The Life and Times of a Colombian Cocaine Submarine CaptainS

Gustavo Alonso was the captain of a cocaine submarine based in Colombia, until he was arrested at sea with 3.5 tons of coke on board. He soon realized that solitary confinement in prison was better than working for the cartels.

German weekly Der Spiegel interviewed "Alonso," who spoke on condition of anonymity for obvious reasons. Alonso served several years in prison, two of which were spent in solitary confinement. He had worked for years as a fishing boat captain, but when his wife became ill and needed a $40,000 medical procedure which he couldn't afford, an "acquaintance" offered to help Alonso out. After his wife's operation, Alonso was again approached by the man, who now wanted a favor in return — to pilot a narco submarine.

In Alonso's hometown of Buenaventura, a port city on Colombia's Pacific coast, if you're approached by the narco traffickers, you have little choice but to work for them. From Der Spiegel's report:

The drug gangs do their recruiting in the poor neighborhoods of Buenaventura, where people live in shabby wooden huts. In those neighborhoods, there is little work and only sporadic electricity and running water. The drug mafia controls such areas and finds its foot soldiers there.

A woman was murdered there a few weeks ago, and two others disappeared without a trace — an act of revenge committed by the narcos after a botched transport. The crew of a smuggling boat had thrown some of its cargo overboard while fleeing from the coast guard. A few days later, the police proudly displayed the confiscated cargo. For the narcos, the incident was an act of betrayal, which has to be followed by retaliation.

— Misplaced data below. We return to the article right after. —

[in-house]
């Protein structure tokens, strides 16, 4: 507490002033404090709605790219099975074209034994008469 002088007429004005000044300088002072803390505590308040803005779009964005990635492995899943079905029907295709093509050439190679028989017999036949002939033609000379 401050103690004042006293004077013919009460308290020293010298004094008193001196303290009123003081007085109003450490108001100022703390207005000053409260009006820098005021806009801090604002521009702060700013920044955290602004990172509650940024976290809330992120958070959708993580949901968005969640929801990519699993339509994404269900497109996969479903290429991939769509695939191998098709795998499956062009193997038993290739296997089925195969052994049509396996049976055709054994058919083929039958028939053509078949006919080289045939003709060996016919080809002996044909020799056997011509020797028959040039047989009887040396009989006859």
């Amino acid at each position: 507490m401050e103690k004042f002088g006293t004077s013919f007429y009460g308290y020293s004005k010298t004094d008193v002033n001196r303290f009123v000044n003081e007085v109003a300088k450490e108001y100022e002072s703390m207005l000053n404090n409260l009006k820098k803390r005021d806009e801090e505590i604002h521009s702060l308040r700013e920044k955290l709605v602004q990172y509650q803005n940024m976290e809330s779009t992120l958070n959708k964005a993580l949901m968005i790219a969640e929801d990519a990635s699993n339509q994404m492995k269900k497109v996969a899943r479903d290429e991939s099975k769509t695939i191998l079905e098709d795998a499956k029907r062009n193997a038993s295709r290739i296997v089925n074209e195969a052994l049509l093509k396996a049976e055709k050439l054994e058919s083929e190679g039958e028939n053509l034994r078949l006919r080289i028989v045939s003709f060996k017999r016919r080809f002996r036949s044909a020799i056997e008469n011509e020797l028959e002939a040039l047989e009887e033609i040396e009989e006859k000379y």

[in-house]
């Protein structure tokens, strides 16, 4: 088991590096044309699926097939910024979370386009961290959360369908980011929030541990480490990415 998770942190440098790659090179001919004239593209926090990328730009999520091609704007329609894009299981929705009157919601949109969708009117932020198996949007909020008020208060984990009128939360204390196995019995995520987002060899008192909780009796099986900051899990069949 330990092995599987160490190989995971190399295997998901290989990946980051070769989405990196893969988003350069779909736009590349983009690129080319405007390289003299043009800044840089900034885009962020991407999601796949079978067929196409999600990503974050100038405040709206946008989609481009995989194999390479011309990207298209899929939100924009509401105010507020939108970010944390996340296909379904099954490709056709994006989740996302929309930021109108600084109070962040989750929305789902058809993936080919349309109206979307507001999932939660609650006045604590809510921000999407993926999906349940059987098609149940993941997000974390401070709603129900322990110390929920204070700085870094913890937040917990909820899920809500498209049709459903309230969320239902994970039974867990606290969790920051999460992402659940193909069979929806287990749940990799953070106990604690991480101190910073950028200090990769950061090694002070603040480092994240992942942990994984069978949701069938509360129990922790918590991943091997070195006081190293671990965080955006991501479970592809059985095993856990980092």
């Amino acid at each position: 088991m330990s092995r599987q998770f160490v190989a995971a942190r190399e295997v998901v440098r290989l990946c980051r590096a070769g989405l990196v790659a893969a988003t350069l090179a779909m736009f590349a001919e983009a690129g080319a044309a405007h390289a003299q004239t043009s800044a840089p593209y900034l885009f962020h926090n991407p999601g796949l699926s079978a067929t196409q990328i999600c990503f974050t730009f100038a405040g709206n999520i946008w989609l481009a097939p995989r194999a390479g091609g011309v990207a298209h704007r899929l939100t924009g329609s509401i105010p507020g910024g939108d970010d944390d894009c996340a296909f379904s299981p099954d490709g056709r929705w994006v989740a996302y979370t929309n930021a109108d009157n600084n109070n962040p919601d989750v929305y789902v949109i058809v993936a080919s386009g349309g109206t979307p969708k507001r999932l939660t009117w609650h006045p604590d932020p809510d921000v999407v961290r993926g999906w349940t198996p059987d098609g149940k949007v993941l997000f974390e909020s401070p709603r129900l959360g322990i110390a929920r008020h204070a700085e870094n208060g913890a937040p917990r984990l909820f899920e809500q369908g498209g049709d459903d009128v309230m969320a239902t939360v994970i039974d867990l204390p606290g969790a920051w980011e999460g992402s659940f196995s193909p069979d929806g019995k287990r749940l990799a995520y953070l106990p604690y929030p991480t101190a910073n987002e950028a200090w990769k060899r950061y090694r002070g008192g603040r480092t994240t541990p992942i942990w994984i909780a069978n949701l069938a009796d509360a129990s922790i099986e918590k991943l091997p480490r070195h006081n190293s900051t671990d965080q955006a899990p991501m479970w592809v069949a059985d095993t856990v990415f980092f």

And besides having to worry about getting himself and his family killed, Alonso also had to deal with days on end at sea in a tiny, shit filled, semi-submersible vessel full of cocaine. "I was afraid when they showed me the boat," he told the magazine. "Even if you make it through the hatch to the surface, you're out in the middle of the ocean, without a life vest or a rescue boat." But at least they had tons of blow to pass the time! An underwater, weeks-long sniff off sounds like a great time, no?

The boat was divided into three sections. A hatch in the bow led to the cargo hold, which was barely a meter (3 feet) high. The crew had to crawl through the cargo hold on hands and knees, passing the packages of drugs, to reach the control station and the sleeping berths. Alonso positioned himself at the wheel, next to a GPS device for navigation and a radio. The diesel tanks were underneath the berths. The engine room, containing two turbo diesel engines, was behind Alonso. There was no light, there were no toilets, and there was barely enough room to stand up or lie down to sleep.

Well, it's doubtful that very much sleeping was going on anyway. According to the magazine, you have a one in three chance of buying coke that arrived in the U.S. by narco sub. And that, friends, is how your Friday night in the LES came to be. The whole story is well worth a read.

Here's part of a National Geographic channel narco sub segment from last year:

For further cocaine submarine stories, check out VBS TV's great narco sub piece.

[Image via AP]